Report on Lake Champlain shows continued phosphorus concerns
The Lake Champlain Basin Program released State of the Lake and Ecosystems Indicators Report 2012. The report informs citizens and resource managers about Lake Champlain's condition and provides a better understanding of threats to its health and opportunities to meet the challenges ahead.
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Excess phosphorus remains a concern throughout the Lake. Wastewater treatment facilities are meeting their targets, and loading trends in a few tributaries have improved over the last decade, but much work remains in reducing nutrients from the landscape. Until phosphorus concentrations in the Lake are reduced, algae blooms will occur when weather conditions are favorable. Beach closures are less frequent than in the past, but they do continue, especially near urban areas. Improvements to WWTFs and reductions of combined sewer overflow will help reduce closures in the future.
Management of fish, plants, and wildlife remains a vitally important challenge. Sea lamprey control efforts have been very successful in achieving targets for lake trout and Atlantic salmon but at the cost of introducing lampricides into waterways. Fish consumption advisories for mercury and PCBs remain in place for many species, but New York’s recent lifting of special consumption advisories for Cumberland Bay and recent data showing decreases in mercury in fish tissue are encouraging. New invasive species are poised to enter the Basin from all directions, but the rate of invasions has been reduced since 2000. Asian clam, now in Lake George, is one step closer to Lake Champlain, and infestations of a new watermilfoil species have been found at both ends of the Lake. Much progress has been made in the effort to control the impact of water chestnut.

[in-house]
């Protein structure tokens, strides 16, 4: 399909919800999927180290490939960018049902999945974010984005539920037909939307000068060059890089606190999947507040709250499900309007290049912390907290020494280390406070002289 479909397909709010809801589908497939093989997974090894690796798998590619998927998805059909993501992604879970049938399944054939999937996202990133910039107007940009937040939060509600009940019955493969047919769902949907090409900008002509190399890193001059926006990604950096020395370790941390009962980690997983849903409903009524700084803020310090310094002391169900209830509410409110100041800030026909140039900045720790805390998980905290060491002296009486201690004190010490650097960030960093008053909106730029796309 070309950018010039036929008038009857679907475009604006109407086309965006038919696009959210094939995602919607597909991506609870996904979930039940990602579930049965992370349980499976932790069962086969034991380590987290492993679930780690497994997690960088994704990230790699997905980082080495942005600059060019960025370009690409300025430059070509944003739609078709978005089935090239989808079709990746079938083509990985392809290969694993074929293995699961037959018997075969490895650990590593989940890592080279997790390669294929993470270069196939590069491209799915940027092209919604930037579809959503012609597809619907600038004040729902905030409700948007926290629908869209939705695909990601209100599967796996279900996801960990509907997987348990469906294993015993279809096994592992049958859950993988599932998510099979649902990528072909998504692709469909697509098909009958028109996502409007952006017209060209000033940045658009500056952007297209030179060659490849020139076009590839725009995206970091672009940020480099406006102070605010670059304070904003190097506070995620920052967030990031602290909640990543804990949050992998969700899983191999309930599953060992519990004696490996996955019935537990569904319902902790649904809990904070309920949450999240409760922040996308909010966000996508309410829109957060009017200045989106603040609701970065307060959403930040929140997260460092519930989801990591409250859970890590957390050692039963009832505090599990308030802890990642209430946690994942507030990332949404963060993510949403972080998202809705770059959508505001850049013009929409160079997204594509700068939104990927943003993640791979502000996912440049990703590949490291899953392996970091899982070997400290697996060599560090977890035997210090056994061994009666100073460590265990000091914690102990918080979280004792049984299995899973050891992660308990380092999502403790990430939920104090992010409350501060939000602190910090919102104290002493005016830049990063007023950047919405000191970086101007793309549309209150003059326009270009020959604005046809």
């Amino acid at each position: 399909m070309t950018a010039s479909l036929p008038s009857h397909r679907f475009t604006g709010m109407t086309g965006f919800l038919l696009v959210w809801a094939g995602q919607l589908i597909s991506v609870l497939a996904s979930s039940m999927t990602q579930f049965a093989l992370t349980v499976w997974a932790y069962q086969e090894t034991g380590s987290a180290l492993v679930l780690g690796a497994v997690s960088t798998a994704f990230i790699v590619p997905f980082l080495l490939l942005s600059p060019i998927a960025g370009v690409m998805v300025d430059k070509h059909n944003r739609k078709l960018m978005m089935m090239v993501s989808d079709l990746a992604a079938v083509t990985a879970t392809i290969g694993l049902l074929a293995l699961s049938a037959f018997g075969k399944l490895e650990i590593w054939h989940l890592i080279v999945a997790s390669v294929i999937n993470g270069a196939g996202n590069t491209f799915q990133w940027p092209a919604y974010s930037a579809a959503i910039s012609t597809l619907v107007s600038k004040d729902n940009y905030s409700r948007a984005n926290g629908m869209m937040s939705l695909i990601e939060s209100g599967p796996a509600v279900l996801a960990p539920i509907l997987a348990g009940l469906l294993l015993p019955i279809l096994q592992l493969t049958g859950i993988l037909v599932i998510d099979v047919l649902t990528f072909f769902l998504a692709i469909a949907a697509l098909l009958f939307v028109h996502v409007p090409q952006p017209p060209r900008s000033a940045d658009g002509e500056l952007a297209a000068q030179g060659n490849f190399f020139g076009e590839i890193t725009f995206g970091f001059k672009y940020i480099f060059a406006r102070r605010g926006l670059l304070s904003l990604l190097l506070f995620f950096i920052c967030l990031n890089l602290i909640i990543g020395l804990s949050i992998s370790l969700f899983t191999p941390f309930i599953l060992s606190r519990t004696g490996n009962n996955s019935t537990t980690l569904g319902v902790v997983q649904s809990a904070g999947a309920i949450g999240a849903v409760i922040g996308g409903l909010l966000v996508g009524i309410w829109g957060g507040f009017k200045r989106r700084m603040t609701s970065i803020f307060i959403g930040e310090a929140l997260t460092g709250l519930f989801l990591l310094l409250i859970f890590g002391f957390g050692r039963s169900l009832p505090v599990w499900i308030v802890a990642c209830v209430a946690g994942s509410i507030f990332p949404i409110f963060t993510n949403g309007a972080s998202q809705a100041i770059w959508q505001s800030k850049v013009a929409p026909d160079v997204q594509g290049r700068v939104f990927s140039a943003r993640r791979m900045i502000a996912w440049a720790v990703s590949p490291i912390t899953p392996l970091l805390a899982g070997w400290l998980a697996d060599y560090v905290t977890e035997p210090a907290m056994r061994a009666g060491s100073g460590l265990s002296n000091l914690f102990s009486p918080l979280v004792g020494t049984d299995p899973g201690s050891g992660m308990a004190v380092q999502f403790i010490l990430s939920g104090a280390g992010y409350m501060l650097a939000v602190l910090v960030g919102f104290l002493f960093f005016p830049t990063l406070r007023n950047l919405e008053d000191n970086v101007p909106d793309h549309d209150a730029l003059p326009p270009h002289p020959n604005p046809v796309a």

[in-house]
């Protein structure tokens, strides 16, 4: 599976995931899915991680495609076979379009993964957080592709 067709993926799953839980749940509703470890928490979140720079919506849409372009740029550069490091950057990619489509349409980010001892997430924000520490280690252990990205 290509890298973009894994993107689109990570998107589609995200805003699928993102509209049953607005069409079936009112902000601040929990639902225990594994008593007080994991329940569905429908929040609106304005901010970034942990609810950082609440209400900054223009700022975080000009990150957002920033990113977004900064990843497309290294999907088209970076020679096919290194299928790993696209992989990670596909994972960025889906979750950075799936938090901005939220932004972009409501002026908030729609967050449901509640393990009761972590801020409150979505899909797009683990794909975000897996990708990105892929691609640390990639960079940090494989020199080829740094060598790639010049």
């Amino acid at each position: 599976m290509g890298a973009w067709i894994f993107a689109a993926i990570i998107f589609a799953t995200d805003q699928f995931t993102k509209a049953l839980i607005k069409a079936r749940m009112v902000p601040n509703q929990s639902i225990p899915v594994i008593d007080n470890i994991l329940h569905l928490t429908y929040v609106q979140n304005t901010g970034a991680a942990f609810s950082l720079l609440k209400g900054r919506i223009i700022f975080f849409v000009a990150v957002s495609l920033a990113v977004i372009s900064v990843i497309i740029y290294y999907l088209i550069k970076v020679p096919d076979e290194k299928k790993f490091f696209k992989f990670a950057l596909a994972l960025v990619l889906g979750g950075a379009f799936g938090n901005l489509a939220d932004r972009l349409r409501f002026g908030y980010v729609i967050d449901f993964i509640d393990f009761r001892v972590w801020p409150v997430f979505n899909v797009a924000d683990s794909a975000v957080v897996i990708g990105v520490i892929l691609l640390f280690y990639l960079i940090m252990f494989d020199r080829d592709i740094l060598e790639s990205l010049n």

Flood resiliency has dominated lake and tributary discussions since 2011. Preliminary analyses indicate that nutrient delivery to the Lake from most tributaries was well above the 20-year average, and in-lake phosphorus concentrations were above average as well. Management agencies around the Basin are developing flood resiliency plans to mitigate impacts of flood events in the future.
A more detailed answer must be given in terms of the five segments of Lake Champlain; each has its own conditions, and its own story. The map heresummarizes water quality (WQ), human health (HH), and aquatic invasive species (AIS) issues for each Lake segment.
The map here summarizes water quality (WQ), human health (HH), and aquatic invasive species (AIS) issues for each Lake segment.
The LCBP has launched an online version of the State of the Lake, which includes all the content in the print document as well as supplemental material and additional French translation.